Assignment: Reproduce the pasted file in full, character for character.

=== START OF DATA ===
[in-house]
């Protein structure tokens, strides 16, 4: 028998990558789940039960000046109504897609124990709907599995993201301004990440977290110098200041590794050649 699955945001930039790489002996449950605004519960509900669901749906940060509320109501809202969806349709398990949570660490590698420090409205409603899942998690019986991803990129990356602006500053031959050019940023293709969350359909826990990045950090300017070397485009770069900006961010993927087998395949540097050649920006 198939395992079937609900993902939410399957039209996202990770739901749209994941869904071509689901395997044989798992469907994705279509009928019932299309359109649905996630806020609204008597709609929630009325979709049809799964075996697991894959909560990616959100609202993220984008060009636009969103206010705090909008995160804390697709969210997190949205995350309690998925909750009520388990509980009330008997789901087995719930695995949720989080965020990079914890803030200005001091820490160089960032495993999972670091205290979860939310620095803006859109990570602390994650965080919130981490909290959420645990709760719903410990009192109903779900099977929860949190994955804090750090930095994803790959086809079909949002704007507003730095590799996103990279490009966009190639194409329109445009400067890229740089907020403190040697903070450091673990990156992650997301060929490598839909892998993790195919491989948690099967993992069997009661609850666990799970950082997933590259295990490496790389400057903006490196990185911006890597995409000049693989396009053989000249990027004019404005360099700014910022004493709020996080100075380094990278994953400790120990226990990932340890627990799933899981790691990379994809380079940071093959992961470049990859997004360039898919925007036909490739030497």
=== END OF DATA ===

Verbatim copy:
[in-house]
């Protein structure tokens, strides 16, 4: 028998990558789940039960000046109504897609124990709907599995993201301004990440977290110098200041590794050649 699955945001930039790489002996449950605004519960509900669901749906940060509320109501809202969806349709398990949570660490590698420090409205409603899942998690019986991803990129990356602006500053031959050019940023293709969350359909826990990045950090300017070397485009770069900006961010993927087998395949540097050649920006 198939395992079937609900993902939410399957039209996202990770739901749209994941869904071509689901395997044989798992469907994705279509009928019932299309359109649905996630806020609204008597709609929630009325979709049809799964075996697991894959909560990616959100609202993220984008060009636009969103206010705090909008995160804390697709969210997190949205995350309690998925909750009520388990509980009330008997789901087995719930695995949720989080965020990079914890803030200005001091820490160089960032495993999972670091205290979860939310620095803006859109990570602390994650965080919130981490909290959420645990709760719903410990009192109903779900099977929860949190994955804090750090930095994803790959086809079909949002704007507003730095590799996103990279490009966009190639194409329109445009400067890229740089907020403190040697903070450091673990990156992650997301060929490598839909892998993790195919491989948690099967993992069997009661609850666990799970950082997933590259295990490496790389400057903006490196990185911006890597995409000049693989396009053989000249990027004019404005360099700014910022004493709020996080100075380094990278994953400790120990226990990932340890627990799933899981790691990379994809380079940071093959992961470049990859997004360039898919925007036909490739030497």